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More Insider Information from the Distance Education Training Council (DETC)

Interview with Michael Lambert, Chief Executive Officer of the DETC

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An overwhelming 73% of students from DETC accredited schools rate "personal satisfaction" as their top reason for enrolling in a degree program. Do you feel that DETC accredited schools are a better choice for people seeking personal satisfaction rather than job promotions or increased income?

This is a fascinating statistic. I think that because our traditional market has been adult learners who have been to a college and are older—our average student’s age is 37—DETC institutions tend to attract mature adults who seek personal satisfaction as their top reason. They have been around life long enough to say, “Now, I want to study that I want to study, not something I have been force to study. This degree or this course is for me this time!”

However, I think DETC institutions are doing a great job in helping adult learners get job promotions and more income. This is still a “bread and butter” market for DETC schools, as it has been for 116 years and 140 million DETC students later. So I would not discount DETC schools from the ranks of top providers of educators who offer job promotions and increased income. There are hundreds of thousands of DETC students who fall into this group, and most of them are getting their employer to assist them with the tuition payments, too.


Please briefly explain the DETC's accreditation process.

DETC’s process begins with a voluntary application for accreditation from a distance education institution that meets the basic eligibility requirements for DETC accreditation.

It includes the submission by the applicant of a comprehensive, analytical Self Evaluation Report, undergoing a Readiness For Accreditation visit, submitting a list of random student names for survey by DETC, submitting all curricula materials (including passwords for virtual programs) for evaluation by subject matter experts, and then undergoing a multi-day on-site review by a committee of peer group evaluators. The evaluators prepare a comprehensive Chair’s Report. The applicant is asked to respond to the Report and the independent 9-member accrediting commission of DETC makes the final judgment to accredit, defer accreditation, deny accreditation or withdraw accreditation. The process is repeated de novo each five years.

The DETC process is the result of over a half century of being perfected, it is collegial, voluntary and exhaustive. Dozens of highly qualified experts, professors, administrators retained by DETC are involved in the process to look at a single application. In a typical review of a larger institution, it is not unusual to have over 40 people involved, and this includes the onsite evaluations, each of whom donates about 10 workdays to DETC to serve on accrediting teams without compensation, other than expense reimbursement.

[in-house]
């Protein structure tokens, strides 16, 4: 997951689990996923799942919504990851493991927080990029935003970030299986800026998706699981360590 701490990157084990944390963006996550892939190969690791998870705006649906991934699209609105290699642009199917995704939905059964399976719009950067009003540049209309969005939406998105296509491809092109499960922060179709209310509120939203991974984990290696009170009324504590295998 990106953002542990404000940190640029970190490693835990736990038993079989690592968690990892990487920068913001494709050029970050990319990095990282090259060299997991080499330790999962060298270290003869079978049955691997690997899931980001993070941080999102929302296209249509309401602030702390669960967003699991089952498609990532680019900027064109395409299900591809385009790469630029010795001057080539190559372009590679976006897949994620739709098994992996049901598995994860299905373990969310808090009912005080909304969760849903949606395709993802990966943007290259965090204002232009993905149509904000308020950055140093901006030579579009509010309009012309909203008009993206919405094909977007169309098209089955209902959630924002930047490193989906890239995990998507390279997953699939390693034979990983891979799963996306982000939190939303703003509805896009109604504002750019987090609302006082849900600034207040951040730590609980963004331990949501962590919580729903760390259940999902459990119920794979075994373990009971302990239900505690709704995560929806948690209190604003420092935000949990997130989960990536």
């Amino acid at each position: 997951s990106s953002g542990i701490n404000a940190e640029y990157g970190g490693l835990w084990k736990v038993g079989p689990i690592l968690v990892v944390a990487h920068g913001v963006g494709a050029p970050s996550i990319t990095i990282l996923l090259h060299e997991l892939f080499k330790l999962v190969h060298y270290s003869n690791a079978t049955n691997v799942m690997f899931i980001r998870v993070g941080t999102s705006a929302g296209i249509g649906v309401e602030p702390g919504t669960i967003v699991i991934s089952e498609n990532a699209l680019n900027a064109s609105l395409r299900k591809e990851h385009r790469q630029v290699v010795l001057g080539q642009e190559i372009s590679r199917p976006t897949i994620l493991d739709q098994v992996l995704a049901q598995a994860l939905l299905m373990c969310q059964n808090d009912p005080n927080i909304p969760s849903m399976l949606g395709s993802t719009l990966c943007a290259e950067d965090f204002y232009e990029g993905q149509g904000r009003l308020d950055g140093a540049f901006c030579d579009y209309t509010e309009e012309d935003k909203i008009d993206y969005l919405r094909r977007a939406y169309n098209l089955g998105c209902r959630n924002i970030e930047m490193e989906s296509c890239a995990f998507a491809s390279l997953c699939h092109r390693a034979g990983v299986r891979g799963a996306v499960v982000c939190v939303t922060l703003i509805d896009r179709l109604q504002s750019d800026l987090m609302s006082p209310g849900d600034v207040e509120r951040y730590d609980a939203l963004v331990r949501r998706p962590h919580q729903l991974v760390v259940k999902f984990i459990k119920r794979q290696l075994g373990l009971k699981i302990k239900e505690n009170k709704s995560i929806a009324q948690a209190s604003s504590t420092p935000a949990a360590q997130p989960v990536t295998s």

According to a 2006 study, more than 9 out of 10 students who enroll with a DETC accredited institution reported that they achieved their learning goals and are satisfied with their studies. What do you attribute to this high level of satisfaction?

The average percent of students saying that they reached their learning goals climbs every year, and we expect it to reach an average of 97% when we get the figures in next February.

I attribute this incredibly high level of student satisfaction to these factors:

First, the increasing rigor of the DETC accrediting program and its track record in accrediting only high quality institutions. Also, DETC curricula review process has screened out any substandard programs, allowing only effective programs to be offered to students.

Second, the emphasis on student service and personalization that is the hallmark of a good distance school. This has become one way that DETC schools compete in a highly competitive market today: by out-performing other schools in the market in terms of service.

Third, at DETC’s direction and leadership, the institutions have implemented very sophisticated “outcomes assessment programs” over the past four years, and the results have been paying off in terms of happy graduates. These programs include continuous quality improvement models and continuous enhancement of course products, examinations, student services and alumni services. Good outcomes assessment leads to happier graduates.


Is there anything else you think About.com readers should know?

My final comment to your readers is this: do not let anyone tell you that you cannot pursue your dreams of a better education. Distance learning is not for everyone. It is for the mature, self-starting, goal-driven and disciplined person who knows what he or she wants in life.

If you are that person, then go for it!
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